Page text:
MIT professor’s book digs into the eclectic, textually linked reading choices of people in medieval London.
In receiving their honors as MIT's newest MacVicar Faculty Fellows last week, the five recipients were as excited and grateful as the students they've taught.
This year's Fellows, announced by Provost Robert Brown, are David L. Darmofal, the Charles Stark Draper Associate Professor of Aeronautics and Astronautics; Jean E. Jackson, professor and section head of anthropology; Professor David Jerison of mathematics; Associate Professor Steven B. Leeb of electrical engineering and computer science; and Associate Professor Anne E.C. McCants of history.
The fellowships were established in 1992 to honor the life and contributions of Margaret MacVicar (S.B. 1964, Sc.D.), MIT's first dean for undergraduate education and founder of UROP (the Undergraduate Research Opportunities Program). The MacVicar Faculty Fellows program provides an annual scholar's allowance to assist each Fellow in developing ways to enrich the undergraduate learning experience. Fellows serve 10-year terms.
Members of MacVicar's family, as well as Corporation members and previously named Fellows, attended Friday's ceremony at the Faculty Club, which was followed by a talk on "The Interface between Teaching and Mentoring: Six Lessons From Up the River" by Professor Richard J. Light of Harvard University's Kennedy School of Government and Graduate School of Education.
Darmofal was recognized, among other things, for his skill in teaching 16.100 (Aerodynamics), which has become the most popular course in aero/astro even though it's an elective. Such was the bond he forged with his students that one of them was moved to write, "I wanted to do well in his class because I didn't want to let him down." Another wrote, "Professor Darmofal has served as a role model for me in my pursuits of a career, and as a friend."
" I hope to continue this emphasis on undergraduate education in the coming years, to help spread the word about the things we're doing here and improve undergraduate education throughout the country," Darmofal said on Friday.
In her turn at the podium, Jackson said she was "completely bowled over" by being named a MacVicar Fellow, adding that she wanted to take advantage of the opportunity to "make a pitch for SHASS" (the School of Humanities, Arts and Social Sciences).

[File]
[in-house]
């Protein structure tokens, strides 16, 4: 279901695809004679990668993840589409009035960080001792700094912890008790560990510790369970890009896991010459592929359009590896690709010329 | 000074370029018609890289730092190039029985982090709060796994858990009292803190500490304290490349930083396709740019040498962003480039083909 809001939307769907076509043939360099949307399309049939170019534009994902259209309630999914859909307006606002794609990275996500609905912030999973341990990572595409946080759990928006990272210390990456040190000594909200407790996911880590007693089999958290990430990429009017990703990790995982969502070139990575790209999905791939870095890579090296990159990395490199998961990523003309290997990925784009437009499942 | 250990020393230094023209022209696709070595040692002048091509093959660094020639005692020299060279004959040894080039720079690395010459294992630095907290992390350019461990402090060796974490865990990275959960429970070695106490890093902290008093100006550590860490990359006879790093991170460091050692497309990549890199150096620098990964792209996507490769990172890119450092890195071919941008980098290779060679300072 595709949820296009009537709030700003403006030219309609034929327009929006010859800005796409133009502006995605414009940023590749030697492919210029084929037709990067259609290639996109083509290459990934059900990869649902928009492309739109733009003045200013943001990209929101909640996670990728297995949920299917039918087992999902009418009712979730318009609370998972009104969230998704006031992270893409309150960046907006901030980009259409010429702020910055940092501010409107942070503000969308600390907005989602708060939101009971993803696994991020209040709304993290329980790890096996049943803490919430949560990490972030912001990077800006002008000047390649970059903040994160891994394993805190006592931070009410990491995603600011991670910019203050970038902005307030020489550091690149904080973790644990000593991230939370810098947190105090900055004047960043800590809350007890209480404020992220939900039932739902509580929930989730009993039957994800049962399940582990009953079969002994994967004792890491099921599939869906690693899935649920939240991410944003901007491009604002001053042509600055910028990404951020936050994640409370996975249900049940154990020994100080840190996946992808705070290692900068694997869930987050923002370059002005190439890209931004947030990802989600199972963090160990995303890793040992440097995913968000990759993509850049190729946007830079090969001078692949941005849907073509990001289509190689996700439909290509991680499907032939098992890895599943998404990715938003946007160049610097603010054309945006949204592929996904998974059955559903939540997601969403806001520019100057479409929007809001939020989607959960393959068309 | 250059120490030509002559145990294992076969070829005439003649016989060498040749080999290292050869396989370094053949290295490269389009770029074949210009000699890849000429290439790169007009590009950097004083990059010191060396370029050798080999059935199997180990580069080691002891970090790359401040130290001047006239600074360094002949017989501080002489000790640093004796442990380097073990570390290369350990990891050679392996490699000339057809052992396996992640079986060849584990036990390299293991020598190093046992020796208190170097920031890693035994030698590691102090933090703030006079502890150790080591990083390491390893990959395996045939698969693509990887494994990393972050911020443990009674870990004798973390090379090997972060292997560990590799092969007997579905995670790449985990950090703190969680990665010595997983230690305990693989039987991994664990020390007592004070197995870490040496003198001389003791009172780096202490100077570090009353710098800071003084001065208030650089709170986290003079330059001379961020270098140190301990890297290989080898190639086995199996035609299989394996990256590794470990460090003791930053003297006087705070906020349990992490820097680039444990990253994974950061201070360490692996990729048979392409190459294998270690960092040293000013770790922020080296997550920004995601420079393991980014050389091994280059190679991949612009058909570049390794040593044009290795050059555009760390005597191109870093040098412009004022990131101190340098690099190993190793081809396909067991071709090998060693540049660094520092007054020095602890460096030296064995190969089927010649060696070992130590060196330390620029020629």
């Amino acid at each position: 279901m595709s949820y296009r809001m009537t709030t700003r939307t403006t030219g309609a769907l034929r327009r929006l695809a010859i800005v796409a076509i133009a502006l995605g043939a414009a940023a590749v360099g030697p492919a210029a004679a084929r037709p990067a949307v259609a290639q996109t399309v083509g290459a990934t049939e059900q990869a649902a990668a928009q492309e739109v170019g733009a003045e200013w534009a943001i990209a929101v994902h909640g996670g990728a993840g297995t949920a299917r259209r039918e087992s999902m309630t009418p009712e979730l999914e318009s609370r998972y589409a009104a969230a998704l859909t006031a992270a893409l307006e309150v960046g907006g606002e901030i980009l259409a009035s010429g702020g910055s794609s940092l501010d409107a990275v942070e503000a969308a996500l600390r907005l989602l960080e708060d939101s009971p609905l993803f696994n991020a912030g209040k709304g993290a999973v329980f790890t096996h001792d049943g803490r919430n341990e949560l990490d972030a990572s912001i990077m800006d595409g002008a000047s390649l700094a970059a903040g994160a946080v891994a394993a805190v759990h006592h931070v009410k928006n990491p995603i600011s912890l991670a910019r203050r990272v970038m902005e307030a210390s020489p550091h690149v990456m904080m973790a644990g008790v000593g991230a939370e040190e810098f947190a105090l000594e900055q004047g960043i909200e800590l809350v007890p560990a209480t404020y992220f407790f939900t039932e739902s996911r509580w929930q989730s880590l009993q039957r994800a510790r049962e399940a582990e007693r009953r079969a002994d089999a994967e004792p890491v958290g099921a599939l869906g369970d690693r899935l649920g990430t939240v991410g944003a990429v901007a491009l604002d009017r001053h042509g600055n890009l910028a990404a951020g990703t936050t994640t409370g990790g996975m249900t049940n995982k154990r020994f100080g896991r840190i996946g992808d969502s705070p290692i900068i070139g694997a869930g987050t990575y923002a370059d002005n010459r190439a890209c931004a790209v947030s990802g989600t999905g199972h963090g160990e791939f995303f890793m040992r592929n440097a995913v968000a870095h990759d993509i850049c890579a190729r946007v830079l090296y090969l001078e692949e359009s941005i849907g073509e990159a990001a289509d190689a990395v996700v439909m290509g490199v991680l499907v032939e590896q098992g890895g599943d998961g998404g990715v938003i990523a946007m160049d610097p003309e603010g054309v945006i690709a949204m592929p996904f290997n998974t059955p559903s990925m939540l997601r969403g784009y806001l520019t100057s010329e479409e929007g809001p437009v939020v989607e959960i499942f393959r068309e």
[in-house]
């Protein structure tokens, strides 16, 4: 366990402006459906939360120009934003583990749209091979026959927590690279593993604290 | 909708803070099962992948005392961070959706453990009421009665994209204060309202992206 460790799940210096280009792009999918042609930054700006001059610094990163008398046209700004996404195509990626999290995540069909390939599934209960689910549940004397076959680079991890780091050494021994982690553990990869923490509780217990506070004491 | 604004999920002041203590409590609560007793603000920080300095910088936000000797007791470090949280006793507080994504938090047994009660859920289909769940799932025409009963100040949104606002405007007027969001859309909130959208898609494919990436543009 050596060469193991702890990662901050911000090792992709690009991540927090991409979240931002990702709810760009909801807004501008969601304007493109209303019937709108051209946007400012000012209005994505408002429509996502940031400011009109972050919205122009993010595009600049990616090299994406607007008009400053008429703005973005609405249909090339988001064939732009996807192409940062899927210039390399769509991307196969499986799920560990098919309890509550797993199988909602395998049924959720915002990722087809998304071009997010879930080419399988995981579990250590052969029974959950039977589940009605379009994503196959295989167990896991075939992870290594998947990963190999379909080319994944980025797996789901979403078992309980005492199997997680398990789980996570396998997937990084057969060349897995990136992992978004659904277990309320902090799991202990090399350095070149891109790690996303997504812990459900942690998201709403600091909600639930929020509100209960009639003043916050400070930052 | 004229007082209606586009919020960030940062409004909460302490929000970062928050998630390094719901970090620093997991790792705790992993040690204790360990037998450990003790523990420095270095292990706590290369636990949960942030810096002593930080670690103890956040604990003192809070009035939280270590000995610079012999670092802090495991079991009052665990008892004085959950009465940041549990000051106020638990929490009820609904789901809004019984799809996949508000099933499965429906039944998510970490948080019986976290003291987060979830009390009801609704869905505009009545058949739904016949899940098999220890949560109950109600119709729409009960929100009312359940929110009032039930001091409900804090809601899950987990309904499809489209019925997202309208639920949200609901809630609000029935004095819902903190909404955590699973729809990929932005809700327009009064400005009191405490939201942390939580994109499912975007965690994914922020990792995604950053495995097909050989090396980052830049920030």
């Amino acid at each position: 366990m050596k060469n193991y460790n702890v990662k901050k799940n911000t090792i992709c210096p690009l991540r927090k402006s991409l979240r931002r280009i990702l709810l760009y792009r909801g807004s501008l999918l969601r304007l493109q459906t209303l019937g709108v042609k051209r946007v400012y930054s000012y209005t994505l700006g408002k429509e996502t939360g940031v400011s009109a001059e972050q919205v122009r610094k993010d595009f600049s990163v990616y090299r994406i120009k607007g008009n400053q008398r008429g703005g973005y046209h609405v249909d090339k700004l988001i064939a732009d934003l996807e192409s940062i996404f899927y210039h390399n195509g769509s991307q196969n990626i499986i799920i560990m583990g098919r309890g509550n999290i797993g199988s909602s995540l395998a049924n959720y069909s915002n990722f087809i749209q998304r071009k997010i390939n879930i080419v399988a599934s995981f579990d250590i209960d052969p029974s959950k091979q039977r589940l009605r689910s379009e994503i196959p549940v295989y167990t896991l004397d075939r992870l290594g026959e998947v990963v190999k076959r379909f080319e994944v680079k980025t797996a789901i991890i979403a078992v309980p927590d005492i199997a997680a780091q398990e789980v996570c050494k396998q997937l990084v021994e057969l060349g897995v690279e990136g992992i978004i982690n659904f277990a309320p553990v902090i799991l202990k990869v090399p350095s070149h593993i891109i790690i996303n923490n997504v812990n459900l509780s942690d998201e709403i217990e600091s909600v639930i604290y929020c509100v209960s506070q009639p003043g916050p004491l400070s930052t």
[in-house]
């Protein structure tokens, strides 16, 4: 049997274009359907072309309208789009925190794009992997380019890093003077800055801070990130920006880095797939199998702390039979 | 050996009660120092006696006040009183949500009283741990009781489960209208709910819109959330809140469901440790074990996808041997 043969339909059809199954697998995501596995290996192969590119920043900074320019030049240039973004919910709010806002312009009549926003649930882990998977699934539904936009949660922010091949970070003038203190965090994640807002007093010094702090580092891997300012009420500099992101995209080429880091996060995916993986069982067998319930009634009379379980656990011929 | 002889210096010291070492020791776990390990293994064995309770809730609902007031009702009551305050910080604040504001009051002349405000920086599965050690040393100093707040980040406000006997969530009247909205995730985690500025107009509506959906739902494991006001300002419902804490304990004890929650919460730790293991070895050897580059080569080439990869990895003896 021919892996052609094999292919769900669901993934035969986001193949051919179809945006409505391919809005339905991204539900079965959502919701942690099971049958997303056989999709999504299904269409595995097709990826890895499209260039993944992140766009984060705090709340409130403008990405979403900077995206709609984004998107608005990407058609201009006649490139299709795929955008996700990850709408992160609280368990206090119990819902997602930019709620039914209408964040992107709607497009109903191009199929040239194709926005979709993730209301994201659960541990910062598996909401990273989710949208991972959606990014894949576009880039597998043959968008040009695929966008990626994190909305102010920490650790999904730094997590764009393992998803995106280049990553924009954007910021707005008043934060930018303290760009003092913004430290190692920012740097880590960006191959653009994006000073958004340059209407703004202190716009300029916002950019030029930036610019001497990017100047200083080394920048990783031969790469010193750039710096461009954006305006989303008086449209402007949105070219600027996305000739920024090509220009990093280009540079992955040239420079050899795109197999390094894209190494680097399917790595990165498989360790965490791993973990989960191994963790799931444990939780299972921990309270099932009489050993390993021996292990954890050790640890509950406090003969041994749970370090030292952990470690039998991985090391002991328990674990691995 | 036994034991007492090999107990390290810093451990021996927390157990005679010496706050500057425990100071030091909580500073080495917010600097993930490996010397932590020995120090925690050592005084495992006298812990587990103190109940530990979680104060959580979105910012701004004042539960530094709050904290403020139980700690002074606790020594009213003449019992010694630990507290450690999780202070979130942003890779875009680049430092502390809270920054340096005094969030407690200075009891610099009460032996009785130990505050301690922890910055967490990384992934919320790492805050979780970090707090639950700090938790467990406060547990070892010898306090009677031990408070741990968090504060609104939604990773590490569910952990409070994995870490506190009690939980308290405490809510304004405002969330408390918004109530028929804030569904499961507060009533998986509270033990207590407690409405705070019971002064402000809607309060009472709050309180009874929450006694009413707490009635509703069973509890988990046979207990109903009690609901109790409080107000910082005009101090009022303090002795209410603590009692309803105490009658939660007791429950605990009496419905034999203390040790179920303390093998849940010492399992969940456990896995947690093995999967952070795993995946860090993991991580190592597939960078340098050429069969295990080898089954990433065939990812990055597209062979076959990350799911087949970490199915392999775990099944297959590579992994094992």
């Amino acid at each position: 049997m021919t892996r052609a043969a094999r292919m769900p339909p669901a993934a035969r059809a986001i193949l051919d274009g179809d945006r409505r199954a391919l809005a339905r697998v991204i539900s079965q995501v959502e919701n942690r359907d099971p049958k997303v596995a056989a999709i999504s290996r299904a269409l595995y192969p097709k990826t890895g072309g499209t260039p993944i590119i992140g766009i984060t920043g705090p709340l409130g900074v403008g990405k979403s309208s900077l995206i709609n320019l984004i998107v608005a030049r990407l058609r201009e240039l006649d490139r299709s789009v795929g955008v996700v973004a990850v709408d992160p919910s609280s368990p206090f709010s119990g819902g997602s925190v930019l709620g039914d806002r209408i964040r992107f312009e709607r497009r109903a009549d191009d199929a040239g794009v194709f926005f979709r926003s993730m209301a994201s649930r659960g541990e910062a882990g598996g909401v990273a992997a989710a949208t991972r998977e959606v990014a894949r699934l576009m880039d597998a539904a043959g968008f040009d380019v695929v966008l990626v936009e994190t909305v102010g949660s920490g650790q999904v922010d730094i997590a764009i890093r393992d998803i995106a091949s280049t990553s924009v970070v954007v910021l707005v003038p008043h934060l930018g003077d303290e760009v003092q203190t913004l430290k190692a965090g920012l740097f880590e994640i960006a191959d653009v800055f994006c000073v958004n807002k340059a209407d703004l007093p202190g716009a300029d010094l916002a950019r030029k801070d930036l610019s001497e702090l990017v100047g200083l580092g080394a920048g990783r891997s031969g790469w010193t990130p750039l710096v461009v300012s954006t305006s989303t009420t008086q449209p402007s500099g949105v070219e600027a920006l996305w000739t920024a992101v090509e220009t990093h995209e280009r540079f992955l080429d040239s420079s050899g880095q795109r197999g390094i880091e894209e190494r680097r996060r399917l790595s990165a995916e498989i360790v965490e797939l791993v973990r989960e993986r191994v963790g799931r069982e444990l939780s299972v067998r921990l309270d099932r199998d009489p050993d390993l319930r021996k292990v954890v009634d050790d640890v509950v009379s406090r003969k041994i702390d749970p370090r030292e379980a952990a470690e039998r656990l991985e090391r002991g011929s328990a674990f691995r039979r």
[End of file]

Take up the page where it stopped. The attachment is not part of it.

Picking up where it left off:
In the past, Jackson said, some bright students were reluctant to come to MIT because they mistakenly thought they wouldn't receive a "full education" in areas such as music, political science, anthropology, literature or history in addition to MIT's renowned strengths in science and engineering. "We need to get the word out and make this an even more wonderful place," she said.
" Professor Jackson really is one of those rare professors in universities that every student wants. Her class, as well as interacting with her, were part of the reason I decided to double major in anthropology as well as physics," one of her students wrote.
In introducing Jerison, Brown praised the mathematics professor for his work in revamping 18.01 and 18.02. "Students rave about his teaching, and this is not an easy achievement in calculus," Brown said to laughter. A student wrote that Jerison "is one of the foremost lecturers of the freshman core classes. His style stands above the rest as he strives to make 18.02 an exciting, enjoyable and worthwhile experience."
Jerison deflected praise onto Professor Arthur Mattuck and MacVicar herself, who once told him that if even 5 percent of her innovations were successful, she'd be happy. "You can't move this giant aircraft carrier very fast," he said of the sizable mathematics curriculum at MIT, "but you can tinker with that 5 percent, and it's a tremendous amount of fun to do that."
Leeb thanked his own teachers at MIT, where he arrived as a freshman in 1983. "They spent a huge amount of time and energy on me ... buffing off the rough edges to get me to where I am at this point," he said, noting that some of his role models were in attendance at Friday's ceremony. "It's a giddy thing to be in this room with people I admire so much."
Leeb "is an amazingly talented lecturer," one of his students wrote. "Never in my six years at MIT have I ever seen anyone as highly enthused about teaching or as dedicated to it as Steve is. One day, I hope to become a professor myself, and I can only hope that I can be as effective an educator as Professor Leeb."
McCants noted that strangers are often surprised to learn she teaches history at MIT, unaware that the Institute even offers classes in that subject. "The truth of the matter is, I really love teaching here," she said. "I'm grateful that MIT pays me to teach, though it would probably be worth doing even if they didn't. But..." The rest of her sentence was cut off by laughter from the crowd.
" Professor McCants convinced me, a skeptical scientist-in-training, that research in history is a well-grounded and exciting endeavor," one student wrote. Said another, "she is truly a role model for students in her commitment to combining a rich, active professional life with an equally rich and active family life and doing so in a way that was visible to her students."
A version of this article appeared in MIT Tech Talk on March 10, 2004.